TOKYO: The Bank of Japan (BoJ) held off further easing measures on Wednesday as it struggles to drag up the country’s flatlining inflation that is defying a massive stimulus program launched two years ago.
The central bank stayed pat on its record stimulus program, which is adding about 80 trillion yen ($663 billion) to the money supply every year.
After a two-day meeting, the BoJ said in a statement consumer inflation was likely to be about zero “for the time being” because of lower energy prices.
However, it added “inflation expectations appear to be rising on the whole from a somewhat longer-term perspective.”
The phrasing is identical to the outlook offered in the statement after the bank’s March meeting.
The yen picked up on the news—soon after the bank’s statement the dollar was at 120.06 yen compared with 120.32 yen in New York on Tuesday.
The bank also kept unchanged its overall opinion of the economy as Tokyo attempts to kickstart growth in the world’s third largest economy after years of falling or stagnant prices.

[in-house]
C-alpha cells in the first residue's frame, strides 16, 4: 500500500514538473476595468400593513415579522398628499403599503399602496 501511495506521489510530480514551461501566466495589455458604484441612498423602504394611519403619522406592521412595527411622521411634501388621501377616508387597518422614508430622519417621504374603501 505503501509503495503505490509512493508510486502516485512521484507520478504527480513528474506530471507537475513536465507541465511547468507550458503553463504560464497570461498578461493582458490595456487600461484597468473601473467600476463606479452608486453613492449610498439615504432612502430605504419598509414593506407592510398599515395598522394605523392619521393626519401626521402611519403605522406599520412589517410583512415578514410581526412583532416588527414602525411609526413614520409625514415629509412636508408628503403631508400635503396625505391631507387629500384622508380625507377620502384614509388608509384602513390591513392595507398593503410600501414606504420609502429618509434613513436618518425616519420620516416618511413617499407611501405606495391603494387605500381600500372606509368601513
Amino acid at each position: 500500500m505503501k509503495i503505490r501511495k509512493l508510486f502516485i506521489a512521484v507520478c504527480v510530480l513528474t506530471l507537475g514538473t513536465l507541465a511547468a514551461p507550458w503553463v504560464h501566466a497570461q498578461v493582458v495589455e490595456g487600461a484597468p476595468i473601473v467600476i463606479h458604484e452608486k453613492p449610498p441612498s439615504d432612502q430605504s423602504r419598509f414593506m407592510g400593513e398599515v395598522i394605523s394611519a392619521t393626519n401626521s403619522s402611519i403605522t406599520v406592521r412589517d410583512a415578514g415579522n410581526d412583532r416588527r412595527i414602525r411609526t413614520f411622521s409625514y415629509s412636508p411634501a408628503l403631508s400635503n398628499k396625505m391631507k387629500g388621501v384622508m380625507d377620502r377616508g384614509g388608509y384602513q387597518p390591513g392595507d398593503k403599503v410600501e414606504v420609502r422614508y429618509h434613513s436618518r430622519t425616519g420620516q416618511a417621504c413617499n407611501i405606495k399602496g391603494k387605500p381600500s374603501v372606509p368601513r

“Japan’s economy is expected to continue its moderate recovery trend,” with demand both at home and abroad picking up, it said.
The price trend is a far cry from the bank’s goal of a sustained two percent inflation level, and has spawned speculation that the bank will this year add to the stimulus measures it launched in April 2013.
BoJ governor Haruhiko Kuroda has repeatedly said the bank would further loosen monetary policy if necessary and in October it surprised markets by expanding the scheme earlier than expected.
Tokyo’s campaign to stimulate spending faltered after the government raised the country’s sales tax last year to help pay down Japan’s enormous national debt.
That hammered consumers and led to a brief recession, while falling oil prices have hammered energy inflation.
The BoJ’s inflation target is a cornerstone of Prime Minister Shinzo Abe’s drive to resuscitate Japan’s fortunes, which also includes big government spending and an overhaul of the highly regulated economy.
Japan limped out of recession in the last quarter of 2014 with an unimpressive 0.4 percent growth rate.